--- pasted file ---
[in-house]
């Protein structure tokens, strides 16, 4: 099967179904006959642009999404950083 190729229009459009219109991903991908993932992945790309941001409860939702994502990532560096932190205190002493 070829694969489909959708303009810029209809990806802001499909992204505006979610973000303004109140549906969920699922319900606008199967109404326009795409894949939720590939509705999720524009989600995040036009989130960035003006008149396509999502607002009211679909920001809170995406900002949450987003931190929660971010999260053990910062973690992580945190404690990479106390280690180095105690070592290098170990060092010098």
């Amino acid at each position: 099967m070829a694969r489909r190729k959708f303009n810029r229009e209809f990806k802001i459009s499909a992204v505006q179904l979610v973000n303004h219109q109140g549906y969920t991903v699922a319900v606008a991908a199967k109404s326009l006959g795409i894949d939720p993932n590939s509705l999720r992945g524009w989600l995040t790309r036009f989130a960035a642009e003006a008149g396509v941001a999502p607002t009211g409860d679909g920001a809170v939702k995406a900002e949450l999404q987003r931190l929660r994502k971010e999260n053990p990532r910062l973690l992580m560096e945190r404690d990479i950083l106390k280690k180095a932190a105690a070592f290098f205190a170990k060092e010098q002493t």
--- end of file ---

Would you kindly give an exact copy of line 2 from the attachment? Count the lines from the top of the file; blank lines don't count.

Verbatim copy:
């Protein structure tokens, strides 16, 4: 099967179904006959642009999404950083 190729229009459009219109991903991908993932992945790309941001409860939702994502990532560096932190205190002493 070829694969489909959708303009810029209809990806802001499909992204505006979610973000303004109140549906969920699922319900606008199967109404326009795409894949939720590939509705999720524009989600995040036009989130960035003006008149396509999502607002009211679909920001809170995406900002949450987003931190929660971010999260053990910062973690992580945190404690990479106390280690180095105690070592290098170990060092010098």